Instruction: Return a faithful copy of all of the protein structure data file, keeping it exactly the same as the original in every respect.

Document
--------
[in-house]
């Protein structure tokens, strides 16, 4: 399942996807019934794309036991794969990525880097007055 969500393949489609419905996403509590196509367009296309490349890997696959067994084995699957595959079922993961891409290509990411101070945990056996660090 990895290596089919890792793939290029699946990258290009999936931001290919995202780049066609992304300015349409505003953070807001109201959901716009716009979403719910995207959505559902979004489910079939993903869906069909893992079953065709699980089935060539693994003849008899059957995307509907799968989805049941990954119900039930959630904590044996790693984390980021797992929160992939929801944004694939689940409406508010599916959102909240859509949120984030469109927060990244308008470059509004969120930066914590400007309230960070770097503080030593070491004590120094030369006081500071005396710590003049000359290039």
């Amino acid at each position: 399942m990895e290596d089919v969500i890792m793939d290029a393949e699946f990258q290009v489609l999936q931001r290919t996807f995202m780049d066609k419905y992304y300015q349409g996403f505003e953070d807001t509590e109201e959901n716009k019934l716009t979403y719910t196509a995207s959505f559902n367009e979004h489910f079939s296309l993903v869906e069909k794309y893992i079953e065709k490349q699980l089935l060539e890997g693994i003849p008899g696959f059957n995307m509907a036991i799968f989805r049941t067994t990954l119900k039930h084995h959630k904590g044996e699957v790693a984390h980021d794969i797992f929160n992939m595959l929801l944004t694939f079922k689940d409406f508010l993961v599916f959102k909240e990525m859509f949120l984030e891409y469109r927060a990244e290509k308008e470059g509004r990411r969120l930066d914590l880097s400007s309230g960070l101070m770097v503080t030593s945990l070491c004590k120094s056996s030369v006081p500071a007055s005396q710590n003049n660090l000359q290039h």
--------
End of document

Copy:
[in-house]
């Protein structure tokens, strides 16, 4: 399942996807019934794309036991794969990525880097007055 969500393949489609419905996403509590196509367009296309490349890997696959067994084995699957595959079922993961891409290509990411101070945990056996660090 990895290596089919890792793939290029699946990258290009999936931001290919995202780049066609992304300015349409505003953070807001109201959901716009716009979403719910995207959505559902979004489910079939993903869906069909893992079953065709699980089935060539693994003849008899059957995307509907799968989805049941990954119900039930959630904590044996790693984390980021797992929160992939929801944004694939689940409406508010599916959102909240859509949120984030469109927060990244308008470059509004969120930066914590400007309230960070770097503080030593070491004590120094030369006081500071005396710590003049000359290039």
């Amino acid at each position: 399942m990895e290596d089919v969500i890792m793939d290029a393949e699946f990258q290009v489609l999936q931001r290919t996807f995202m780049d066609k419905y992304y300015q349409g996403f505003e953070d807001t509590e109201e959901n716009k019934l716009t979403y719910t196509a995207s959505f559902n367009e979004h489910f079939s296309l993903v869906e069909k794309y893992i079953e065709k490349q699980l089935l060539e890997g693994i003849p008899g696959f059957n995307m509907a036991i799968f989805r049941t067994t990954l119900k039930h084995h959630k904590g044996e699957v790693a984390h980021d794969i797992f929160n992939m595959l929801l944004t694939f079922k689940d409406f508010l993961v599916f959102k909240e990525m859509f949120l984030e891409y469109r927060a990244e290509k308008e470059g509004r990411r969120l930066d914590l880097s400007s309230g960070l101070m770097v503080t030593s945990l070491c004590k120094s056996s030369v006081p500071a007055s005396q710590n003049n660090l000359q290039h």